Roy D. Meriwether was born in Dayton on February 24, 1943. At age 3, he crawled up on the piano bench and played his first song. He was playing every hotel in Dayton, and after a Dayton Memorial Hall General Motors convention, he made a down payment for the family’s first Cadillac by age 4. By the time he was 5, Roy was playing the organ for his father’s church and performing in talent shows and concerts in and around his hometown of Dayton, Ohio. He started playing for a 22-voice choir at age 7. Roy turned professional at 18 and cut his first jazz album, Soup and Onions, with Columbia Records a few years later. Mr. Meriwether, a multidimensional and self-taught virtuoso pianist, blends jazz, blues, and gospel with classical elements in a unique and innovative style that has drawn enthusiastic crowds to night clubs and concert halls across the United States for several decades. In 1973, the National Endowment for the Arts grant partly sponsored Black Snow, a musical interpretation of African-American history. Black Snow was performed live with the Howard Roberts Chorale and the Dayton Contemporary Dance Company at the Memorial Hall from April 10-11, 1976. In March of 1999, Roy received a Lifetime Achievement to Music Award from the city of Dayton, Ohio.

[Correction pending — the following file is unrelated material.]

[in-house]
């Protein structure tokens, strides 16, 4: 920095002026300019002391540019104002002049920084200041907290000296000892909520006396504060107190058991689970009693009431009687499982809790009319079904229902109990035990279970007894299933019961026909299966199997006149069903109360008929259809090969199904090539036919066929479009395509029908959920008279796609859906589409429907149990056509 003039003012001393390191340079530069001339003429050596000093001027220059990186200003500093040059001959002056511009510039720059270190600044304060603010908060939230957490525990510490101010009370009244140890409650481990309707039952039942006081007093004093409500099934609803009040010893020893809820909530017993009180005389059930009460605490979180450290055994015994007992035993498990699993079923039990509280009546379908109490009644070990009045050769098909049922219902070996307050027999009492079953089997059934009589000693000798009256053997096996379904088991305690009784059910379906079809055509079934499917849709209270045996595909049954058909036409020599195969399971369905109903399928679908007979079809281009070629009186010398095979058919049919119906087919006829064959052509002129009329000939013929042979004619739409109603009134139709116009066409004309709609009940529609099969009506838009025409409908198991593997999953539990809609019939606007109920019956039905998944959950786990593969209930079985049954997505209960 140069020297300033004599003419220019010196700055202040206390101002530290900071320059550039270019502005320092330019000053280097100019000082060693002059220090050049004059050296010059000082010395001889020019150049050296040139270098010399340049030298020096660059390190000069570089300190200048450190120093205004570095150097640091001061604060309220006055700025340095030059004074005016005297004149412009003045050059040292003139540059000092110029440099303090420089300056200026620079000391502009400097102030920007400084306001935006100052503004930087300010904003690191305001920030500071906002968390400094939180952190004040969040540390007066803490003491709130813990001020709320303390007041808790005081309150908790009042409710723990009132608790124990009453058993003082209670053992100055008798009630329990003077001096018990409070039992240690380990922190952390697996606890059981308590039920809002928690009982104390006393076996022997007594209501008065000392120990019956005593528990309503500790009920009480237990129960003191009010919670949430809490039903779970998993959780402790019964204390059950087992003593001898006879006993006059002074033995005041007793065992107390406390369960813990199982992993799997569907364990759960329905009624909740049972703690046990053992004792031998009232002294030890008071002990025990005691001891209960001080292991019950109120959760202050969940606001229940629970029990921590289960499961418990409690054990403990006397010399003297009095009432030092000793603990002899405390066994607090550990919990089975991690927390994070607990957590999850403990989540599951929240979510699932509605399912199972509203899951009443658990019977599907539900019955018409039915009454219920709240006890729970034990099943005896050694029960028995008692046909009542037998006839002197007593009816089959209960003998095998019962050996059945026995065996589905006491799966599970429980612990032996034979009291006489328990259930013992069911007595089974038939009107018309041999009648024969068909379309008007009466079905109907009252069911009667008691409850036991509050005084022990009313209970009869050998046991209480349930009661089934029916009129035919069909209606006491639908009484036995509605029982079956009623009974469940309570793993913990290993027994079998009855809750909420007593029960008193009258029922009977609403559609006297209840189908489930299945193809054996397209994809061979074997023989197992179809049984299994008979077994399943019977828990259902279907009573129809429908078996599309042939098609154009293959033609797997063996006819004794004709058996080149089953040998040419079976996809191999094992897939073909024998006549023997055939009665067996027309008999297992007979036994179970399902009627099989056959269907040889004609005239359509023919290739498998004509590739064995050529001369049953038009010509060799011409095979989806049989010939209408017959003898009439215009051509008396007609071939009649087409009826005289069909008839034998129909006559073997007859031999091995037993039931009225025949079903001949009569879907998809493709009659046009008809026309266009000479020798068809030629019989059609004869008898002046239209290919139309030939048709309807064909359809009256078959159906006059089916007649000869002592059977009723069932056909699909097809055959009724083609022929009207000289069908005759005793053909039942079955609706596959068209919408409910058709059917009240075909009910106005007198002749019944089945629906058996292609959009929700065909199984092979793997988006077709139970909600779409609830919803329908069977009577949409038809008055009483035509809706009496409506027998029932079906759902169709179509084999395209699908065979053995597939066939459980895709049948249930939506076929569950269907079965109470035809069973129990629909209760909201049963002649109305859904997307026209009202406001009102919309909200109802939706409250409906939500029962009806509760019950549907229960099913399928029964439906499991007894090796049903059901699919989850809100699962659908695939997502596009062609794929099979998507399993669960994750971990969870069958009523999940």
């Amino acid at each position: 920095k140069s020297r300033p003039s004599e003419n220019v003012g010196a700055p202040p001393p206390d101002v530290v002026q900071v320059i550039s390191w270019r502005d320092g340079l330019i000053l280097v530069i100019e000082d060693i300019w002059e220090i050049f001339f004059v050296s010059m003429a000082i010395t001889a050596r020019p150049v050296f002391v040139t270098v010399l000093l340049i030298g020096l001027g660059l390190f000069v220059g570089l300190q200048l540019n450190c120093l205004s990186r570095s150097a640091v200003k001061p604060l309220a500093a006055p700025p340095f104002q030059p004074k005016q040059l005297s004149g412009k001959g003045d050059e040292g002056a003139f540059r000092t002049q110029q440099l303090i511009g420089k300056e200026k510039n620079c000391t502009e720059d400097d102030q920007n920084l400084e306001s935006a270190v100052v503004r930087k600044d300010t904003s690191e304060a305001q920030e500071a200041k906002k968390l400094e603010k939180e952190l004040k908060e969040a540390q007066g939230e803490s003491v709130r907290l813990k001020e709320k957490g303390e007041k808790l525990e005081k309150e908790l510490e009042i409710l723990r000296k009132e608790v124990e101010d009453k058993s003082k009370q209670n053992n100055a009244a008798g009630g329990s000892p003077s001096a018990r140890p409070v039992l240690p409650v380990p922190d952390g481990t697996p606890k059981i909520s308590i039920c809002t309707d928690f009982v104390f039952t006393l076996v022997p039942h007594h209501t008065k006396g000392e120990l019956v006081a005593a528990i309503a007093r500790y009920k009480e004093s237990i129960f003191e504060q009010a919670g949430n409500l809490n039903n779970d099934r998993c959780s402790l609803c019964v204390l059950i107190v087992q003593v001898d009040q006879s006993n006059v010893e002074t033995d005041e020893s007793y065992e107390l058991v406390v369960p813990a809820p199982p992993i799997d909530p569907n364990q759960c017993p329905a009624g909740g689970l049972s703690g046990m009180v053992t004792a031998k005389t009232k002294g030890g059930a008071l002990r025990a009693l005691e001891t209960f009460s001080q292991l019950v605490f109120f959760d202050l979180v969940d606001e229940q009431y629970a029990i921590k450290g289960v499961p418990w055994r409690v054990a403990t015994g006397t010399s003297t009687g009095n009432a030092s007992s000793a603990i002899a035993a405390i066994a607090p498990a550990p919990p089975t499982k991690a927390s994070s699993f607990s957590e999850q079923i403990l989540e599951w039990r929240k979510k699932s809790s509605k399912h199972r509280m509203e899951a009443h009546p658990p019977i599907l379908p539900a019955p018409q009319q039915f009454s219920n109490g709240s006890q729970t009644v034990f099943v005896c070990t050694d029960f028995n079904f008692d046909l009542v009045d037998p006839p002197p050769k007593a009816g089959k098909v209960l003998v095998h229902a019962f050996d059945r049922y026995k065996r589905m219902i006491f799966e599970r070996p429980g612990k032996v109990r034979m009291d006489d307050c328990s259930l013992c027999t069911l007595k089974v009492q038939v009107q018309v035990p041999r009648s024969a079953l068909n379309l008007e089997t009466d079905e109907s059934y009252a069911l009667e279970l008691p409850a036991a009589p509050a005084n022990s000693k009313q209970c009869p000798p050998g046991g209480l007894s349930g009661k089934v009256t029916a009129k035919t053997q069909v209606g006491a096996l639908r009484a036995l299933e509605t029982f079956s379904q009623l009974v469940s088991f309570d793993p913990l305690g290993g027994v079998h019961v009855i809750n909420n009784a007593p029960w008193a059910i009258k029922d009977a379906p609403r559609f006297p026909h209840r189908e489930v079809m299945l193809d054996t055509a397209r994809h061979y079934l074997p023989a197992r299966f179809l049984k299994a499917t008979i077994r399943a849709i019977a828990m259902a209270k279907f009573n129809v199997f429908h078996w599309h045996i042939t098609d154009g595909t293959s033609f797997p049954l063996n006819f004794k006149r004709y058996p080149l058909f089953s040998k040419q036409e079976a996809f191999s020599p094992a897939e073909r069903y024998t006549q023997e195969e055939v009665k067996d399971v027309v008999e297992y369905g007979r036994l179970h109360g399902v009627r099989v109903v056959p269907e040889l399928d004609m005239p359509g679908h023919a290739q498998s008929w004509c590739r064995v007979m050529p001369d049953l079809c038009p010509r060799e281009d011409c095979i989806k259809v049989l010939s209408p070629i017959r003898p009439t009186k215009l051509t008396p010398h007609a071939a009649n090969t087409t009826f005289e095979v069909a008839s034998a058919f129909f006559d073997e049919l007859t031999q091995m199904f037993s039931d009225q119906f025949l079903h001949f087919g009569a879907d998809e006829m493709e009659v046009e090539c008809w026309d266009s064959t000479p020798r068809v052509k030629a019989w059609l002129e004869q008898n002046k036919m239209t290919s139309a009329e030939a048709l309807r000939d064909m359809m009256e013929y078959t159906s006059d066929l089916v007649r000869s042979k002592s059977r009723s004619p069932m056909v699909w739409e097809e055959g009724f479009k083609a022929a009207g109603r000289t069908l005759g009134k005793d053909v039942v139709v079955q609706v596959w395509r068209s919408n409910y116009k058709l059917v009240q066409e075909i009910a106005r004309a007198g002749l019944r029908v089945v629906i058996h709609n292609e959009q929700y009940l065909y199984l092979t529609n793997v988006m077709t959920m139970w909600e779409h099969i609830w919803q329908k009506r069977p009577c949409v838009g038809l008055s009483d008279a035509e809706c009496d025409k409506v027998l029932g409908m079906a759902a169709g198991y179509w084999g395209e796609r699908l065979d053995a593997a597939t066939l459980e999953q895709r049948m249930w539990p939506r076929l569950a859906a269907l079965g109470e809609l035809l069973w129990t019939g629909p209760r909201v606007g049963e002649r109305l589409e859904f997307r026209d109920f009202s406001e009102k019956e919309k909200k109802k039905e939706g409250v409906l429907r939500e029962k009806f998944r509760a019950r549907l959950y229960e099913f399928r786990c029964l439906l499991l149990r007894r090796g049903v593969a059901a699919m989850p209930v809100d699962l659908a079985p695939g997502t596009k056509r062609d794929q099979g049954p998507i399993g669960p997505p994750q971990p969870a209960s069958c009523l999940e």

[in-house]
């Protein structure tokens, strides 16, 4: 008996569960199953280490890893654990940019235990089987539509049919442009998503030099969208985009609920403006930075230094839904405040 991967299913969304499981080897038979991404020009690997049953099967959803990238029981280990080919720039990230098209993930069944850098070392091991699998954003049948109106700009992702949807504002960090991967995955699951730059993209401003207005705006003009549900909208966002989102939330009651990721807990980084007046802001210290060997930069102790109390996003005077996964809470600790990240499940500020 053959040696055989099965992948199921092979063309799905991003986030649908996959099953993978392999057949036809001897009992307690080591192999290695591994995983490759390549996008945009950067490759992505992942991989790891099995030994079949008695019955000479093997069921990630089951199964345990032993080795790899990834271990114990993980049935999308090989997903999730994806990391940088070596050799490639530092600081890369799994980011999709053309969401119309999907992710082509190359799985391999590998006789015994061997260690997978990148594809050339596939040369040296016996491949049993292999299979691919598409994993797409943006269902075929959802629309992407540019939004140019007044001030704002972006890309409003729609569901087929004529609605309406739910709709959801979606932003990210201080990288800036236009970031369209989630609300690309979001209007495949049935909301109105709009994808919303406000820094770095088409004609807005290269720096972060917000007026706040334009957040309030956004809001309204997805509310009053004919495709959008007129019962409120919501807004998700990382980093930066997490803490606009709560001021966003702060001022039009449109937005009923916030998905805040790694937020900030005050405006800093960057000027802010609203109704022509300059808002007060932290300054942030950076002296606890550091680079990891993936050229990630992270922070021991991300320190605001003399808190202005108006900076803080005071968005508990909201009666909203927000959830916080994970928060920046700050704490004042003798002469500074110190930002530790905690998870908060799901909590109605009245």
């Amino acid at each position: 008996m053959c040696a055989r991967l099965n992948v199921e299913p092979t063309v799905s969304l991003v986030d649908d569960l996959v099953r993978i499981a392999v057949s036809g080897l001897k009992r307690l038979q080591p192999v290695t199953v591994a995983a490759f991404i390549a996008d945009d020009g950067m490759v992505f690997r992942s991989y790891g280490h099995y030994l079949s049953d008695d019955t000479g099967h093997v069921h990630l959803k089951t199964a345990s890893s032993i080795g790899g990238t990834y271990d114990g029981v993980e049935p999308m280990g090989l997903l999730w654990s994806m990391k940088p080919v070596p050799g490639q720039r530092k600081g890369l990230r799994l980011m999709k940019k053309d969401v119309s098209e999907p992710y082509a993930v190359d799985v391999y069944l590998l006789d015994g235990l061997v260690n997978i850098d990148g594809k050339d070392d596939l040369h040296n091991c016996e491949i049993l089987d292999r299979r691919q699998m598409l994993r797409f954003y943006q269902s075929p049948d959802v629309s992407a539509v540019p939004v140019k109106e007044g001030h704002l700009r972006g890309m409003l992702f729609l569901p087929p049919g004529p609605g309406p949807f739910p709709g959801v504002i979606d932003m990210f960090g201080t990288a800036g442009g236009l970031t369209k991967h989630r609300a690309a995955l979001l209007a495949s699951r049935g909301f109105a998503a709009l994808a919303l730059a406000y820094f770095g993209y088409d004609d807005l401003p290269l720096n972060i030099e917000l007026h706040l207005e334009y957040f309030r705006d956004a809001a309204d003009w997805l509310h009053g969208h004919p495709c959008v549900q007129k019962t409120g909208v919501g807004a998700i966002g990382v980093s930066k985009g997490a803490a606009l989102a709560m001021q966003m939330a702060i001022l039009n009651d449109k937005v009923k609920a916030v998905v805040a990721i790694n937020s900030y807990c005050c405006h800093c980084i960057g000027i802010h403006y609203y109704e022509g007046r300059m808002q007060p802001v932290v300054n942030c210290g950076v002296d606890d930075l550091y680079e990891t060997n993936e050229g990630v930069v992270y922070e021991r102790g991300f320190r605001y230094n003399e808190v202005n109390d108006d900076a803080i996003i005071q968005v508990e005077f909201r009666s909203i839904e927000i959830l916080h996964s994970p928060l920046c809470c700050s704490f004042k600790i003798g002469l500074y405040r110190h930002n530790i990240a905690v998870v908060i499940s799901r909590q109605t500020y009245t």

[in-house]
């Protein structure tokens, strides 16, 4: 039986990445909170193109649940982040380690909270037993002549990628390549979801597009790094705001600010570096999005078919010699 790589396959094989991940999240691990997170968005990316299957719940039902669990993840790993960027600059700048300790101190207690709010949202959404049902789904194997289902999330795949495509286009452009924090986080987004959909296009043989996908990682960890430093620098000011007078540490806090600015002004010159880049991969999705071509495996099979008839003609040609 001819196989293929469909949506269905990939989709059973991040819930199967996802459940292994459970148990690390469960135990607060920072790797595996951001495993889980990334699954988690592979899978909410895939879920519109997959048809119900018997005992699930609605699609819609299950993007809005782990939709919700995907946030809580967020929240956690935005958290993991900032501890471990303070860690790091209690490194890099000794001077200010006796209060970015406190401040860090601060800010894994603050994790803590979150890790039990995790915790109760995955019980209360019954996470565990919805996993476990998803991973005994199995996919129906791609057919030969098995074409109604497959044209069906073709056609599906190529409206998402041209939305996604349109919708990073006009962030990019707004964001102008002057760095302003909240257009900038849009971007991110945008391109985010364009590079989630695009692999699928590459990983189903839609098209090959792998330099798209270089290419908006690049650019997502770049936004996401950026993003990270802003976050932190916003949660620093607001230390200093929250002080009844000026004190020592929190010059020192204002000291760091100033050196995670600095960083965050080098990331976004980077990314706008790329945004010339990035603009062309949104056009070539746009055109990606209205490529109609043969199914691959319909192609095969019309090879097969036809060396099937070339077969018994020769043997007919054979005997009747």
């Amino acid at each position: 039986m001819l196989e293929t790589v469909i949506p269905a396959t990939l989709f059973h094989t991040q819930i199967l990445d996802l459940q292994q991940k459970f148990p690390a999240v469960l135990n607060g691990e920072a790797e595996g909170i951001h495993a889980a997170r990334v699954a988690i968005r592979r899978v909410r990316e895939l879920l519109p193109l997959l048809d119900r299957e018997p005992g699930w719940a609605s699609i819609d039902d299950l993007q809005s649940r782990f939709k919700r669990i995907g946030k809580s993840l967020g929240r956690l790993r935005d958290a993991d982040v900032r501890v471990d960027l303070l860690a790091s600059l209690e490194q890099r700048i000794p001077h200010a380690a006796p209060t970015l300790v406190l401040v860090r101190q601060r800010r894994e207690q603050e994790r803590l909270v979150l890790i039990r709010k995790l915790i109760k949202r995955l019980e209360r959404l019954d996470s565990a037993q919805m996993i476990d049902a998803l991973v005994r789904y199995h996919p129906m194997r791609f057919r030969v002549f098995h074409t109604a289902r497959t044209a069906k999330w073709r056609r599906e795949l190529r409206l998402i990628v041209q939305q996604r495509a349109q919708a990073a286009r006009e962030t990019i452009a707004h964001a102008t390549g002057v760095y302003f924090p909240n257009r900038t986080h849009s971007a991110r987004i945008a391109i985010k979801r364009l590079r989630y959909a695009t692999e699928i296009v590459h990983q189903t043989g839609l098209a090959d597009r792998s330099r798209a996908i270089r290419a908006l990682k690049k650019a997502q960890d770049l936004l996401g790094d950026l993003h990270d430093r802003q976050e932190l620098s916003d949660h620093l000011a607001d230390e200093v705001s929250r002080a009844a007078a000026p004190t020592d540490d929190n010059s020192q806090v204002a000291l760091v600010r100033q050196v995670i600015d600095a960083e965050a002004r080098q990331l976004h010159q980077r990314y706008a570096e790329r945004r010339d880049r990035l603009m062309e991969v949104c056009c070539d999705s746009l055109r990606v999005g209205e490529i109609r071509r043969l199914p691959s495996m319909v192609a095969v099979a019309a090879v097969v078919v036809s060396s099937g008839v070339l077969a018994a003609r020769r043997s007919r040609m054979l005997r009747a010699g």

Dwayne Daniel“STILL PRESENT!” (Hallie Quinn Brown, Skyscraper) | Dwayne Daniel, Artist | Digital Painting | 34″ x 52″ | $2,400